I. Section 1983 Claim "Under section 1983, supervisory officials are not liable for the actions of subordinates on any theory of vicarious liability." Thompson v. Upshur County, 245 F.3d 447, 459 (5th Cir. 2001) (quoting Thompkins v. Belt, 828 F.2d 298, 303 (5th Cir. 1987)). To be liable under section 1983, a sheriff must be personally involved in the constitutional deprivation, or there must be a sufficient causal connection between the supervisor's wrongful conduct and the constitutional violation. Mesa v. Prefean, 543 F.d 264,274(5th Cir. 2008) (quoting Thomp/cins v. Belt, 828, F.2d 298,304(5th Cir, 1987)). Rev. Miller does not allege that Sheriff Mancuso affirmatively participated in the acts surrounding the alleged violation ofhis constitutional rights. Additionally, Sheriff Mancuso presents competent summary judgment evidence that he was not involved in the arrest, incarceration and alleged mistreatment ofRev. Miller.'~There is no evidence in the record that would create an issue of fact as to whether Sheriff Maneuso affirmatively participated in the events of August 6, 2007. Sheriff Mancuso also argues that he did not institute, or fail to institute, policies or regulations that deprived Rev. Miller of his constitutional rights. For a plaintiff to succeed on a failure to train claim, he must show that "(1) the supervisor either failed to supervise or train the subordinate official; (2) a causal link exists between the failure to train or supervise and the violation of the plaintiff's rights; and (3) the failure to train or supervise amounts to deliberate indifference." Gates v. Texas Dept. of Protective & Reg. Services, 537 F.3d 404, 435 (5th Cir. 2008) (quoting Estate of Davis ex. reL McCully v. City of N Rich/and Hills, 406 F.3d 375, 381 (5th Cir. 2005)). Proof of deliberate indifference requires a plaintiff to show "at least a pattern of similar violations
~ Def.'s Ex. A. 4
arising from training that is so clearly inadequate as to be obviously likely to result in a constitutional violation." Roberts v. City of Shreveport, 397 F.3d 287, 292 (5th Cir. 2005) (quoting Burge v. St. Tarnmany Parish, 336 F.3d 370 (5th Cir. 2003)). In Gates, the Fifth Circuit affirmed summary judgment on the plaintiff's sectionl983 claim for supervisory liability against Fort Bend Sheriff Milton Wright because there was no evidence of a causal connection between training and any alleged constitutional violations. Gates, 537 F.3d at 436. In his deposition, Deputy Carlos Carillo testified that he was trained "not to enter a home if the occupant refused to grant consent and there was no warrant or exigency." Id. Thus, the Fifth Circuit concluded there was no evidence of a causal connection between any failure of training and the alleged deprivation of the plaintiff's constitutional rights. Id. Here, Sheriff Mancuso's affidavit states that all Calcasieu Parish Sheriff's Deputies, including Deputies Cloud and Aymond, have complied with the minimum training requirements mandated by La. R.S. 40:2405.12 Specifically, Deputies Cloud and Aymond are trained regularly on recent legal developments and have completed required basic training from an accepted law enforcement academy.'3 Sheriff Mancuso also stated that he has not set forth any orders, regulations or procedures for any Calcasieu Parish Deputy to arrest an individual without probable cause, to use unnecessary force, or to make a non-consensual warrantless search.'4 Rather, Sheriff Maneuso stated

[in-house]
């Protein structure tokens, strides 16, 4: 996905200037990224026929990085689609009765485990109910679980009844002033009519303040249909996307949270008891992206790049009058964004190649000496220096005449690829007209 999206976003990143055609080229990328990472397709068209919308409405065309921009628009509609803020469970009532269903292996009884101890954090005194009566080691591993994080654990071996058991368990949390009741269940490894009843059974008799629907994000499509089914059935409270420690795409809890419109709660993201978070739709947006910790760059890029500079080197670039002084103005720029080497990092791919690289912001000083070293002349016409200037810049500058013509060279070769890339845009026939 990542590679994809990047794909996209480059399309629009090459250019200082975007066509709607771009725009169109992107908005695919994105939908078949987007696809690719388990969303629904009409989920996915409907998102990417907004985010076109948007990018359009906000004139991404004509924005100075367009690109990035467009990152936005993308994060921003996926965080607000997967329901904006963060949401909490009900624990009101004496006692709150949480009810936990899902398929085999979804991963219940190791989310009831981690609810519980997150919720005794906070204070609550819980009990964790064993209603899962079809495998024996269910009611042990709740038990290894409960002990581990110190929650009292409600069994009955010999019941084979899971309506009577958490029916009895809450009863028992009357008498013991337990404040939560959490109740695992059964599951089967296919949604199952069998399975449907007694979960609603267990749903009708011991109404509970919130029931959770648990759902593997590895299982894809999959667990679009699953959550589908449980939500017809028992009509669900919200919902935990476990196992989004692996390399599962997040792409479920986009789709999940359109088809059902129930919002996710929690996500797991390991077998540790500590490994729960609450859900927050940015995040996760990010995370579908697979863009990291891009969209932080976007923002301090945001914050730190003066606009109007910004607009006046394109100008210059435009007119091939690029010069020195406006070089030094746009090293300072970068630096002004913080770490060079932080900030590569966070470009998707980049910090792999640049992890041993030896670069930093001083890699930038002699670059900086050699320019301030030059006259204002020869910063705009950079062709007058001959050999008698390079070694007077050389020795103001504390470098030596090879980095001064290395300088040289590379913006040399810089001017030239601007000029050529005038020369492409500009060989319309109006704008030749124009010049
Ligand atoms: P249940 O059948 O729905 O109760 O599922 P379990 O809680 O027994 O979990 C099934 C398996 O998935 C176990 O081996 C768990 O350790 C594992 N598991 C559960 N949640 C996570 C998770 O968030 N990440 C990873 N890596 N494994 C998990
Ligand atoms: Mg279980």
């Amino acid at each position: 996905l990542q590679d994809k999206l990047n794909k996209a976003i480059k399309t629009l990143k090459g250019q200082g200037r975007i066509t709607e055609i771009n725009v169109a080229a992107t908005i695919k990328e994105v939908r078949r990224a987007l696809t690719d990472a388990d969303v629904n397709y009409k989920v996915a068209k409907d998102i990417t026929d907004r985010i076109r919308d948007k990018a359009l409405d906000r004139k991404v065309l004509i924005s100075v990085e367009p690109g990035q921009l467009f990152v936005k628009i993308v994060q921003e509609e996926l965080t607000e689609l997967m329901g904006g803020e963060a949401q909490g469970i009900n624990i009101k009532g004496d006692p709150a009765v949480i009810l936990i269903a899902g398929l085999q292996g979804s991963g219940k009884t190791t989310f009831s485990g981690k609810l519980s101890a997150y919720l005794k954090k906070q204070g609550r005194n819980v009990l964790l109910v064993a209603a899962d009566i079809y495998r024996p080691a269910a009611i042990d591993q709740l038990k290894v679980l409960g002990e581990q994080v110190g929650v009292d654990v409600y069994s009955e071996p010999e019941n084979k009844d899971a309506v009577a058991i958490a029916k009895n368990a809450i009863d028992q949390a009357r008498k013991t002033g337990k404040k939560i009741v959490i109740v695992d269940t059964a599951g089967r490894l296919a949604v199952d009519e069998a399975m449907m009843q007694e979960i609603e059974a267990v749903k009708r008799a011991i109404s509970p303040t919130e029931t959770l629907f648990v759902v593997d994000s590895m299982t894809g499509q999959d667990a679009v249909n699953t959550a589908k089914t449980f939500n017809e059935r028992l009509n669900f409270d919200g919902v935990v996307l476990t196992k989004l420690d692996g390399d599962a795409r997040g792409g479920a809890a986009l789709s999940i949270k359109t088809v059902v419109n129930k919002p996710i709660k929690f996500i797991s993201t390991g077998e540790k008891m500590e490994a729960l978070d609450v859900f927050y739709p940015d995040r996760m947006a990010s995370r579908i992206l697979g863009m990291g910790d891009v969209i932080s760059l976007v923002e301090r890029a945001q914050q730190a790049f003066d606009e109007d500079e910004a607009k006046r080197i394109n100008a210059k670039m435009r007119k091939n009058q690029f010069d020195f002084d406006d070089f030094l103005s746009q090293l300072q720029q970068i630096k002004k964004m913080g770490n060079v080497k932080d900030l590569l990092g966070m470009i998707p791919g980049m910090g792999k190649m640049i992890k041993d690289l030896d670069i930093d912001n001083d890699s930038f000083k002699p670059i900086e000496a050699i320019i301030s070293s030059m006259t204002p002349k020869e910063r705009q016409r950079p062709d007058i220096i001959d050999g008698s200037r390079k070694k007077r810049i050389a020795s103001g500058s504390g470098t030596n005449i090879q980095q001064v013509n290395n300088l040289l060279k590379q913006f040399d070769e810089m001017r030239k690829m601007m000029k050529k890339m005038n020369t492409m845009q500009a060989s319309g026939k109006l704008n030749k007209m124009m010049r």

`~ d. I
La. R.S. 40:2405 provides, in part, that peace officers must successfully complete a
certified training program approved by the council and successfully pass a council-approved comprehensive examination within one calendar year from the date of initial employment. La. R.S. 40:2405(A)(l).
that his directives preclude the use of excessive force, unlawful arrest and racial profiling.'5 Sheriff Mancuso has satisfied his burden for summary judgment; therefore, the burden shifts to Rev. Miller to demonstrate there are specific facts that present a genuine issue for trial. Rev. Miller argues that the deputy involved in the arrest, Deputy Cloud, had received only four hours of training to deal with members of the black community. Rev. Miller attaches Deputy Cloud's deposition testimony that Cloud had received one afternoon of training on how to deal with the minority community.'6 Cloud, a twenty-seven year old white male, further testified that he called Rev. Miller, a sixty year old black male, "boy" on several occasions because he thought the word was a term of endearment.'7 Finally, Rev. Miller adds that at the time of the arrest, Deputy Cloud had only been a patrol deputy for approximately two months. It is uncontested that Deputies Cloud and Aymond complied with training requirements and received regular training on developments in the law, Rev. Miller has not put forth sufficient evidence creating an issue of fact that Sheriff Mancuso failed to train and/or supervise Deputies Cloud and Aymond. Accordingly, Rev. Miller's claim for supervisory liability under section 1983 against Sheriff Mancuso is hereby DISMISSED.
II. Remaining Federal Claims
Sheriff Mancuso also seeks dismissal of all Civil Rights claims and state law claims against him. Other than his section 1983 claim, Rev. Miller has failed to plead his other claims against Mancuso with any specificity. Under a Rule 56 Motion for Summary Judgment, a
Plaintiff's Ex. C, pp. 12-13. Id. atp. 35.
plaintiff may no longer rely on his allegations, but instead must show that he has the ability to prove his claims at trial. Rev. Miller has failed to produce any evidence showing a genuine issue for trial on any of his alleged claims. Accordingly, these remaining claims against Sheriff Mancuso are hereby DISMISSED. IT IS ORDERED that Sheriff Mancuso's motion for summary judgment [doe. 25] is hereby GRANTED. IT IS FURTHER ORDERED that all claims against Sheriff Mancuso are hereby DISMISSED with prejudice at the plaintiff's cost. Lake Charles, Louisiana, this_~tday of October, 2009.
`~-_-.._P~RfCIA INALDI M UNITED STATES DISTRICT JUDGE